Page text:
If you want a starter compass with tool-free adjustable declination and liquid damping; this is the lightest, cheapest I've ever seen; I give these out to my hiking club members who've never seen a compass, and they are up and running in no time..
1.1 ounce, $14($10 on sale) Brunton 9020G
Bruton 9020G

Edited by Brett1234 on 07/06/2007 09:48:15 MDT.

Denis Hazlewood
(redleader) - MLife

Locale: Luxury-Light Luke on the Llano Azul
Re: Compass recommendation? on 07/06/2007 11:38:48 MDT Print View

Jason, Brett is correct. At a minimum you need adjustable declination and a sighting mirror. I've been teaching map and compass navigation for more than twenty years and this is the rig that I insist upon. If you Google "Magnetic Declination" you can go to an NOAA site to get the latest declination for the area in which you'll be hiking. Then it's just "set and forget". The mirror will give you the accuracy you need for triangulation. If you'll be hiking in avalanche country the clinometer will be a valuable tool for slope estimation.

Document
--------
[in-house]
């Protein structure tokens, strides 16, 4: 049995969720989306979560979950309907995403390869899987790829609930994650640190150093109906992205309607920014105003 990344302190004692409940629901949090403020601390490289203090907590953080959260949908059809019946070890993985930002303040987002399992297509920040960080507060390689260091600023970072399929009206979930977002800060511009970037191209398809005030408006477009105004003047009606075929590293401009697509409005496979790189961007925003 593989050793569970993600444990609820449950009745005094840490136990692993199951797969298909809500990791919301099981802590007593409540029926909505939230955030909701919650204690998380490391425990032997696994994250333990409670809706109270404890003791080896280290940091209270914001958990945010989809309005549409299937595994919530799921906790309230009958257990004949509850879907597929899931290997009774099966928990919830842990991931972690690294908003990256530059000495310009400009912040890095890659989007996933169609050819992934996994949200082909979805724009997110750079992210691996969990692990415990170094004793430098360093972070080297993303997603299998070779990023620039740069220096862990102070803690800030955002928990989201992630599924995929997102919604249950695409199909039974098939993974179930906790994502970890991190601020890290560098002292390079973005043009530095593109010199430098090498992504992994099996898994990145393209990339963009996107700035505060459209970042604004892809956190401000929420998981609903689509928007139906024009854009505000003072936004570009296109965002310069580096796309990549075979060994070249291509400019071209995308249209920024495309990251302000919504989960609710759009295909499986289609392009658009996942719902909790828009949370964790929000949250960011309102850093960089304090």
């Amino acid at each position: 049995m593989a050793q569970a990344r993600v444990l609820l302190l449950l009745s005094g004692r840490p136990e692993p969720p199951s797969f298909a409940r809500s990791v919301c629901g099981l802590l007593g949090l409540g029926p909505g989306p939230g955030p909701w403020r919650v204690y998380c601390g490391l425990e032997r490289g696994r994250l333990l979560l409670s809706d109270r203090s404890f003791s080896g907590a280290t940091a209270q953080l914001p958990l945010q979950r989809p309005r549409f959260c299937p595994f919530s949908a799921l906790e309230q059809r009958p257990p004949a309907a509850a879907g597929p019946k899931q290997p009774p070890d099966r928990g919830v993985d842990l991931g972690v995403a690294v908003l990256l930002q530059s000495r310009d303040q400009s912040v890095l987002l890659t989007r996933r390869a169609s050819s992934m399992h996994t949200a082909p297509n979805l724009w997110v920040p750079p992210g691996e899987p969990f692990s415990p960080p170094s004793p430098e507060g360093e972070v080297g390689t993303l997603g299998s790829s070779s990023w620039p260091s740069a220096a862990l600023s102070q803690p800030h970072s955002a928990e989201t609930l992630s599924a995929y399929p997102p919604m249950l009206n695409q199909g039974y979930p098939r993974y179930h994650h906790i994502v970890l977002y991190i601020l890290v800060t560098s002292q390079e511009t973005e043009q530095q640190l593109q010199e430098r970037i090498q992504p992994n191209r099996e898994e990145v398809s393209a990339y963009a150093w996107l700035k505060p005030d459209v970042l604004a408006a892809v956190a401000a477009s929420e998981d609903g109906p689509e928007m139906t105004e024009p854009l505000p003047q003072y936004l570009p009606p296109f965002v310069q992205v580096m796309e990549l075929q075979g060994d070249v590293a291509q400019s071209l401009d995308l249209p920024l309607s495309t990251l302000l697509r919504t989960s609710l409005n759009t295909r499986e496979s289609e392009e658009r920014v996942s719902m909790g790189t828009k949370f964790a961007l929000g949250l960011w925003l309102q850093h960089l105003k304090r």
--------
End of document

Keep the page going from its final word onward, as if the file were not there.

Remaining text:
David Laurie
(bushwalker) - F

Locale: NSW Australia
Re: Re: Compass recommendation? on 07/13/2007 09:29:37 MDT Print View

I think Silva has the best quality among the popular brands, especially with their more top-end models;
but at the same time Brunton and Suunto seem to give better value-for-money for their similar models to the Silva's.

Then again, if any one brand was superior, we wouldn't see so many shops selling a range of these different brands, would we ?
I have both Silva and Brunton models, plus a couple of small el-cheapo models as well, among my kit here - I will simply select the simplest one that's suitable for the conditions I might encounter, plus carry a small backup amongst my "essentials'...

Jason Brinkman
(jbrinkmanboi) - MLife

Locale: Idaho
Re: Compass recommendation? on 07/13/2007 10:51:10 MDT Print View